Gonzales Sr. said Budding Hope tries to help patients interested in growing their own marijuana by providing any supplies they need including lighting and seeds.

He said although homegrown cannabis is more affordable than what patients will find in a dispensary, it does not come without its disadvantages.

"It gets expensive if they are growing indoors, it gets very risky if you are growing outdoors, but if you're in the right location, it's a good way, we encourage people to try growing their own cannabis," Gonzales Sr. said.

Overall enrollment in New Mexico's medical cannabis program increased 61 percent in 2017, growing from 29,046 to 46,645 cardholders.

Of the 33 counties in New Mexico, now Curry ranks 14th and Roosevelt ranks 23rd in number of cardholders. According to 2014 estimates, Curry ranks 12th and Roosevelt ranks 20th in population.

New Mexico became the 12th state to legalize medical marijuana in 2007.

State’s medical pot program looks to be safe

Journal Washington Bureau / Michael Coleman

Published on January 6, 2017

WASHINGTON – The U.S. Justice Department’s decision last week to clamp down on legal marijuana use is unlikely to cause trouble for those involved in New Mexico’s medical marijuana industry, according to experts.
Meanwhile, all four Democrats in the state’s congressional delegation said they support keeping marijuana lawful for medicinal purposes.

Attorney General Jeff Sessions on Thursday rescinded an Obama-era policy that kept federal authorities from cracking down on the pot trade in states where the drug is legal. The Justice Department will now leave it up to federal prosecutors to decide what to do when state rules clash with federal drug law.

“It is the mission of the Department of Justice to enforce the laws of the United States,” Sessions said in a statement.

But experts told the Journal on Friday that the decision appeared to be aimed more at the eight states that have moved to legalize recreational marijuana and not those, such as New Mexico, that have legalized marijuana only for medical purposes.

Current federal law prohibits the U.S. government from using tax dollars to interfere with medical marijuana programs in states such as New Mexico that have legalized it.

But that provision, which was sponsored by Republican California Rep. Dana Rohrabacher and approved in 2014, expires Jan. 19, along with legislation to fund the government.

The law protecting medical marijuana in the states will become void unless Congress renews it as part of a new spending bill. It’s not certain that will happen, but several Capitol Hill sources told the Journal on Friday that the medical marijuana issue is unlikely to trigger a fight in the upcoming showdown over keeping the government operating.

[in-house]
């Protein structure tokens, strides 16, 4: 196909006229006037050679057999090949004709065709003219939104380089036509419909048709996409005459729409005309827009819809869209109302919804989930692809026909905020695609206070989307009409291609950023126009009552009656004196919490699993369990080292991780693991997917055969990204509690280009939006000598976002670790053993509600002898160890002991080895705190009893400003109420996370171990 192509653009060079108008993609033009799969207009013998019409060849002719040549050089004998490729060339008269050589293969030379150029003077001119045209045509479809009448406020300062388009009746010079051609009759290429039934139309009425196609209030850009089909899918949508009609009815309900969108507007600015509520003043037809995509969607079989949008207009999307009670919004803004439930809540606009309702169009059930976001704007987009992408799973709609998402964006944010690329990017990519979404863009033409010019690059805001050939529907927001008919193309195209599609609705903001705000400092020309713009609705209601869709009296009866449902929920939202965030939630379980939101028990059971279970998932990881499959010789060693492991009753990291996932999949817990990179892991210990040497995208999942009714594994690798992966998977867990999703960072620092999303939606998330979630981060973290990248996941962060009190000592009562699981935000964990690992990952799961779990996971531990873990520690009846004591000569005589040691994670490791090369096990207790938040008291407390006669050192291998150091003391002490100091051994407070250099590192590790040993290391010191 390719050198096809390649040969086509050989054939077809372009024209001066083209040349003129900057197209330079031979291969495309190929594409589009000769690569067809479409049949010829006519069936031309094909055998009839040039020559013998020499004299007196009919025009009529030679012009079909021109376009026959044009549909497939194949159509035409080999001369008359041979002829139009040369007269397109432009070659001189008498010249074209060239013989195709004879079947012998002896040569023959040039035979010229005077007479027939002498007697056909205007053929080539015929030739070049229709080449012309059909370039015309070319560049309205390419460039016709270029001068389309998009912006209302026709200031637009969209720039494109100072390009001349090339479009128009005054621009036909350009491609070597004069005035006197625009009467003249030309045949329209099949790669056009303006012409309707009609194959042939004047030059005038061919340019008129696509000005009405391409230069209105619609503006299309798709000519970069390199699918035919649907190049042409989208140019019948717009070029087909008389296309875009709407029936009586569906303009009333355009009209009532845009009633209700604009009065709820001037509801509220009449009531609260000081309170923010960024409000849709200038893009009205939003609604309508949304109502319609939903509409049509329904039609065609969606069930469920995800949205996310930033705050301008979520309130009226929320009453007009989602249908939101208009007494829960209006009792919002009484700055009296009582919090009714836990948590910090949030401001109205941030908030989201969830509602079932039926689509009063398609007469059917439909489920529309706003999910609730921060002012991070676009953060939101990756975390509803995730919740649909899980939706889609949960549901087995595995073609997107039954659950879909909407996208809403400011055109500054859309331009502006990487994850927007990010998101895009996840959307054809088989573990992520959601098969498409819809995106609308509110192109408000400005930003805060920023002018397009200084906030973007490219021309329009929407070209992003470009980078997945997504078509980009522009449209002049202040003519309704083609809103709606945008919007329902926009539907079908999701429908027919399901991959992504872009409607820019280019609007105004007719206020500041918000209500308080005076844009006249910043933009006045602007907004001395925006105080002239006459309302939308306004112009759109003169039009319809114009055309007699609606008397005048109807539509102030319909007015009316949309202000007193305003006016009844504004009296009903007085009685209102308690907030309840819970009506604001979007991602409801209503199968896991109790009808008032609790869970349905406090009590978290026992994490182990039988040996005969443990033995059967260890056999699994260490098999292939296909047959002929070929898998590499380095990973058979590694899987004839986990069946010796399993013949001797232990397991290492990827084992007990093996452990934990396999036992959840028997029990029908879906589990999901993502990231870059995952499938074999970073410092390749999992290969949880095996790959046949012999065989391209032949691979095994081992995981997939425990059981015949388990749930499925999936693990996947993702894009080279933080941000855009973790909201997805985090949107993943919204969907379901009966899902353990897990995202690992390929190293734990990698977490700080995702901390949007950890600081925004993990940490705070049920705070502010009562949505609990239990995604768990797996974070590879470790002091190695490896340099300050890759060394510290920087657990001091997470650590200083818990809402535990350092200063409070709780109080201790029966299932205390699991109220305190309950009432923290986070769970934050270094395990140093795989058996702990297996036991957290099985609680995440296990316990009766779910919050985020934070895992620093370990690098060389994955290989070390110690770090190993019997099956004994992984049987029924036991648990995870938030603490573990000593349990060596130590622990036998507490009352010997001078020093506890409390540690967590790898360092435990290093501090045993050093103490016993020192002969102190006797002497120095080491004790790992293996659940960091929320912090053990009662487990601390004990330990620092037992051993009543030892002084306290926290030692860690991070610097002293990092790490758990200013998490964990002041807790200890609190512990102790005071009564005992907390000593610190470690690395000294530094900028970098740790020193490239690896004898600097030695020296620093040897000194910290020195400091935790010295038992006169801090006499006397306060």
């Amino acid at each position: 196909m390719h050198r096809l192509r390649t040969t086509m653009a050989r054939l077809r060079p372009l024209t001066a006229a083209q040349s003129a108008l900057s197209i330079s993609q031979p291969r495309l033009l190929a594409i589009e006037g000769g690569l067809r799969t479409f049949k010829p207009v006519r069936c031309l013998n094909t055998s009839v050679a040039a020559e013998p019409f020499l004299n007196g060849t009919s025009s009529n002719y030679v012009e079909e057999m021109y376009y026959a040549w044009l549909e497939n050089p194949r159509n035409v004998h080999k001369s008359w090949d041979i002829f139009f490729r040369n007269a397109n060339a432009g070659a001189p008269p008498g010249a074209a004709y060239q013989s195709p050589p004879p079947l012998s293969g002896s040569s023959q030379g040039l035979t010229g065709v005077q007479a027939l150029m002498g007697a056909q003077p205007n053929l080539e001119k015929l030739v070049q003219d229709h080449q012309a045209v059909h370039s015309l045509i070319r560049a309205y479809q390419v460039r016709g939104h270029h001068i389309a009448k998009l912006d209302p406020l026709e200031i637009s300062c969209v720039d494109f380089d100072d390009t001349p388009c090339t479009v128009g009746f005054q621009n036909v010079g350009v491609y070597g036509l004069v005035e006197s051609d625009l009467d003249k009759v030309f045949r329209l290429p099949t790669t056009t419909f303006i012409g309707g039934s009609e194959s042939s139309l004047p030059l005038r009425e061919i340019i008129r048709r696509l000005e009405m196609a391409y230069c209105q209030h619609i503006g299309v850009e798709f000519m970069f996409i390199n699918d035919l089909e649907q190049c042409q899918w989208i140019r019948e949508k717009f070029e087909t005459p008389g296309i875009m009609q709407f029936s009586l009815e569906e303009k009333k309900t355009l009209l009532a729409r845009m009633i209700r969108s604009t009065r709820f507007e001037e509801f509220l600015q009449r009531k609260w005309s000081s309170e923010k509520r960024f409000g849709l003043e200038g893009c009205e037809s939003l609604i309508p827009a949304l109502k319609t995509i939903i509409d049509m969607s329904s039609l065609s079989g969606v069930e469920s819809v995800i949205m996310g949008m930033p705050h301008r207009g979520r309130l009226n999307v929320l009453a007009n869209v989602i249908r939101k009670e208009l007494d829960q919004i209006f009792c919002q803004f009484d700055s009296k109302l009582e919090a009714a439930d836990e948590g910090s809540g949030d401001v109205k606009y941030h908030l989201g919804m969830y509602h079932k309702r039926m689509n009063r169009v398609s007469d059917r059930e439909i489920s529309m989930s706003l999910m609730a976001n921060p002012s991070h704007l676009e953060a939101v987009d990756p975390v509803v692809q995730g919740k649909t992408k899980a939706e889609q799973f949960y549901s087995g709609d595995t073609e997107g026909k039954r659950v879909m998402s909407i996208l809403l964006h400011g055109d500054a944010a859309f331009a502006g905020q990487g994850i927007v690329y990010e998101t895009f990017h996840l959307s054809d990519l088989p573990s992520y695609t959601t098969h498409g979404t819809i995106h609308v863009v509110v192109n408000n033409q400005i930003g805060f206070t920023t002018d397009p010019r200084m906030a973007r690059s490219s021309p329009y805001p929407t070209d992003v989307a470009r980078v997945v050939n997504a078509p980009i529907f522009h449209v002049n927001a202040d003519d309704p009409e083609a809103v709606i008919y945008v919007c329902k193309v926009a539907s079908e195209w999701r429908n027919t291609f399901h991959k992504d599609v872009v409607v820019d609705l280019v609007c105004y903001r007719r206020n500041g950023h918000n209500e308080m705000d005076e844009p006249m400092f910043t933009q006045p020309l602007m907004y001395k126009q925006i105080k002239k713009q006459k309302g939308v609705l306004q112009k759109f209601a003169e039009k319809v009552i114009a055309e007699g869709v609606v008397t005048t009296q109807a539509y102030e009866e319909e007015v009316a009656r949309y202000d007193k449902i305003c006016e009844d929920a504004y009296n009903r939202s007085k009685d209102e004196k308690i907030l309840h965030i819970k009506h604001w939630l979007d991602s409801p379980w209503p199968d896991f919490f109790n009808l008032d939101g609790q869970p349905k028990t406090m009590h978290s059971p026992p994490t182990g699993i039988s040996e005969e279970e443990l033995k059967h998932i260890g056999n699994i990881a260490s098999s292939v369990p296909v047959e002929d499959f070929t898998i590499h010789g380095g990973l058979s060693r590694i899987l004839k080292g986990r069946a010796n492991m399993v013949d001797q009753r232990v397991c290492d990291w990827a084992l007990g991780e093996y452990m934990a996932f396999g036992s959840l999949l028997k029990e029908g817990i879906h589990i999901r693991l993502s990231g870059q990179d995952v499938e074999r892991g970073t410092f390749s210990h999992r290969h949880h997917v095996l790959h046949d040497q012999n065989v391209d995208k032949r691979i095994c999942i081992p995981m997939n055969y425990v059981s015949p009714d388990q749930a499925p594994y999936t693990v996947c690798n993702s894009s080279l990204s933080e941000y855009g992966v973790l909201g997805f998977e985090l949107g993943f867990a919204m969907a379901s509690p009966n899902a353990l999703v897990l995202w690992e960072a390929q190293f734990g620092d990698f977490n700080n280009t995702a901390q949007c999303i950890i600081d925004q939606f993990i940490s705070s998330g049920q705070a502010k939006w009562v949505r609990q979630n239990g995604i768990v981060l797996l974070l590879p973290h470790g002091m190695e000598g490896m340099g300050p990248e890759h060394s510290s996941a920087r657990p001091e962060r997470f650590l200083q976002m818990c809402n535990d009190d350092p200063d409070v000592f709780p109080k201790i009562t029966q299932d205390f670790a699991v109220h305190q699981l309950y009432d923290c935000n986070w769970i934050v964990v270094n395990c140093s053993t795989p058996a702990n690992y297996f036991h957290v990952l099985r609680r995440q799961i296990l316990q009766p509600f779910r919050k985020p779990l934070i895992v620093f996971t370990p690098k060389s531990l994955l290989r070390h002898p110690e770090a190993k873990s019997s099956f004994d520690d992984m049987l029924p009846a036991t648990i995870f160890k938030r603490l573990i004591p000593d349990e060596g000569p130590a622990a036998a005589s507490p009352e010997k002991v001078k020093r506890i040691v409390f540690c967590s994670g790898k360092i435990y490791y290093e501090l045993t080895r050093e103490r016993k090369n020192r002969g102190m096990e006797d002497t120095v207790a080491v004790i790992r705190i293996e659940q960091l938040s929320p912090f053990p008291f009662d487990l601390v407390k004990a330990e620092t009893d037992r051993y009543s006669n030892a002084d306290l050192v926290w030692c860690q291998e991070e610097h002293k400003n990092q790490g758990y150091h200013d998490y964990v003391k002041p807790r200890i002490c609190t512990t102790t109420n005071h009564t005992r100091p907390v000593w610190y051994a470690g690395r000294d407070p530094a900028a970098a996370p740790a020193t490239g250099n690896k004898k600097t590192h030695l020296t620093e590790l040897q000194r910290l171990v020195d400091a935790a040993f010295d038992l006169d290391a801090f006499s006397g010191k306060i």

A Justice Department spokesman told the Journal on Friday that the department won’t interfere with medical marijuana operations as long as Congress keeps it lawful.

“The Justice Department will not violate any federal laws in order to pursue marijuana related prosecutions, including in the context of the Rohrabacher amendment (medical marijuana),” the Justice Department spokesman said in an email.

Unlike with medical marijuana, Congress has not passed a law protecting recreational marijuana.

Last week, Sessions rescinded the Cole Memorandum, a 2013 directive from the Obama administration stipulating that the Justice Department place a “low priority” on enforcing marijuana laws against businesses and organizations that comply with state law.

The memo stipulates that the federal government would not stand in the way of states that legalize marijuana, so long as officials acted to keep it from migrating to places where it remained outlawed, and out of the hands of criminal gangs and children.

New Mexico launched its medical marijuana program in 2007 – the law is officially called the Lynn and Erin Compassionate Use Act – and the number of people enrolled in the program has skyrocketed in recent years. There were 46,645 active patients around the state as of last month, up from 9,950 in September 2013, according to the New Mexico Department of Health.

Marissa Novel, a spokeswoman for Ultra Health, a leading medical marijuana dispenser in New Mexico, said Friday that her company is not overly concerned by the Justice Department action because providers are protected under state law.

“We don’t see that there is a whole lot to worry about,” she said. “We abide by the state law. Attorney General Jeff Sessions’ actions are troubling, indeed, and the reality remains that in the absence of federal laws that could and should be passed to resolve this industry’s legitimacy, nothing is really guaranteed.”

Morgan Fox, spokesman for the Marijuana Policy Project in Washington, told the Journal on Friday that federal prosecutors are unlikely to target medical marijuana.